This week, the independent certification authority announced that it updated the existing guidelines of its product portfolio. Following a three-month transition period, the new regulations will come into effect on April 1 for Oeko-Tex’s certification systems.
Cooperation with compliance initiatives, the continuous exchange of experience with industry stakeholders and the monitoring of legal regulations shaped the updated standards, which will help enable textile companies worldwide to opt for more sustainable sourcing and production practices.
Detox to Zero by Oeko-Tex
Detox to Zero, which allows textile manufacturers to evaluate their chemical management systems and wastewater quality through independent verification, will be restructured to improve usability. Since the Detox to Zero Manufacturing Restricted Substances List (MRSL) is comparable to the STeP by Oeko-Tex certification’s MRSL, Detox to Zero can fully merge into STeP. Detox to Zero customers can shift to Oeko-Tex’s STeP certification at any time–which will enable them to assess chemical management, environmental performance and quality management at textile production facilities.
Eco Passport by Oeko-Tex
The Zero Discharge of Hazardous Chemicals (ZDHC)—an universal program that omits the use of hazardous chemicals in product supply chains—now accepts Eco Passport as an indicator of conformity with its textile production MRSL list. Companies can have their products certified by the ZDHC Chemical Gateway and Eco Passport, since both standards ensure chemical suppliers’ products are sustainable enough for textile production.
Oeko-Tex also updated Eco Passport’s regulations. New Eco Passport substances include Bisphenol A, the aromatic amine aniline and additional alkylphenols (pentyl- and heptylphenol). Previously, an individual certificate was issued out for every product category, however, the new regulations enable companies to list up to five products from different categories on Eco Passport certificates. Additionally, chemical importers, chemical manufacturers and retailers are all eligible to certify their chemicals under Eco Passport. Starting this year, more analytical testing will be required to receive an Eco Passport certificate, since chemical manufactures are no longer required to share their secret formulas.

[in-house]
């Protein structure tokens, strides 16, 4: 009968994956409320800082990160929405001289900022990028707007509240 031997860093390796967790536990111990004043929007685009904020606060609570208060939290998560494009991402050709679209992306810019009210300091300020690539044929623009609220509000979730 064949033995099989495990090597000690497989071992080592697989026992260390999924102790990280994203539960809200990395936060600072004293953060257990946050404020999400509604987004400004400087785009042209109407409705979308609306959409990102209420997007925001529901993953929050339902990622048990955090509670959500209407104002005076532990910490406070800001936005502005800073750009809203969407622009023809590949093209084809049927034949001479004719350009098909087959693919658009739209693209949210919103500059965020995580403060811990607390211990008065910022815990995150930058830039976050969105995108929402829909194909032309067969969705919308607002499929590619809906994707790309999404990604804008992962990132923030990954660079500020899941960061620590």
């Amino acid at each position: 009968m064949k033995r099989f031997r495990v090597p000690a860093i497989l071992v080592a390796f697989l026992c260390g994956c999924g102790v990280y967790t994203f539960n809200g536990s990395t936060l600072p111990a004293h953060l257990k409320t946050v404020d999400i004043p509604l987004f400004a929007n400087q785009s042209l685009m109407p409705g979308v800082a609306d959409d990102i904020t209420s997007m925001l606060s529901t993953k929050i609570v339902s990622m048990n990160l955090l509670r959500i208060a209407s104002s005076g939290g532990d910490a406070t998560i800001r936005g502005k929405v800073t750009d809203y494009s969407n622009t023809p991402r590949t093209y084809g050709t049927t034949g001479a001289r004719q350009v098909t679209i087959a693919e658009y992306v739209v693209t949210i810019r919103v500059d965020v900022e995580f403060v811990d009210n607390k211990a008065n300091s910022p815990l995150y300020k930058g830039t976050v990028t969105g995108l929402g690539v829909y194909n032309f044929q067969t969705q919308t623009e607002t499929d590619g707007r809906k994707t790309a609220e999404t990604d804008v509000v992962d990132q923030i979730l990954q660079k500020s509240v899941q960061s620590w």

[Read more about textile compliance: Sustainability May be the Best Way to Skirt Compliance Risks]
Leather Standard by Oeko-Tex
New testing regulations will take place for Oeko-Tex’s Leather Standard.
For the parameter, “Other chemical residues,” more substances, including Bisphenol A and Aniline, can be used under certain guidelines. Bisphenol A, which is included in the ECHA-SVHC substances of very high concern list, can be used in softer chemicals. According to the European Chemical Agency ECHA, aniline is “suspected of causing cancer” (H351) and “suspected of causing genetic defects” (H341). The new regulation says if a product sample contains more than 0.1% of Bisphenol A or possesses more than 100 mg/kg of aniline during sample testing, the product sample can’t be verified under the Leather Standard.
Other substance groups, including Heptylphenol and pentylphenol, were classified as “potentially hazardous chemicals” in the ECHA candidate list, while the use of process preservative agents, including ortho-phenylphenol (OPP) and 4-chloro-3-methylphenol (CMC) received additional guidelines.
For companies that would like to have their furs or skins certified by the Leather Standard, Oeko-Tex said only furs and skins accepted by its list can be certified and may be subject to other special regulations.
Made in Green by Oeko-Tex
Minimum requirements for the Made in Green product label were changed. Now, products must pass a laboratory certification and test based on the Standard 100 by Oeko-Tex’s criteria, in addition to proving that production conditions in participating factories are in line with STeP by Oeko-Tex’s environmental and socially responsible regulations. Additionally, if Made in Green is marketed on consumer textile products, at least 85 percent of the weight of a single piece of textile must be supplied by Step by Oeko-Tex certified production facilities.
Standard 100 by Oeko-Tex
Additional harmful substances were added to the Standard 100 criteria catalogue, including aromatic amine aniline, additional alkylphenols, Bisphenol A and phenol. Updated regulations were also set in place for short-chain chlorinated paraffins (SCCP) and ortho-phenylphenol (OPP). Starting April 1, Oeko Tex will integrate organic cotton product testing for genetically modified organisms (GMOs) into Standard 100.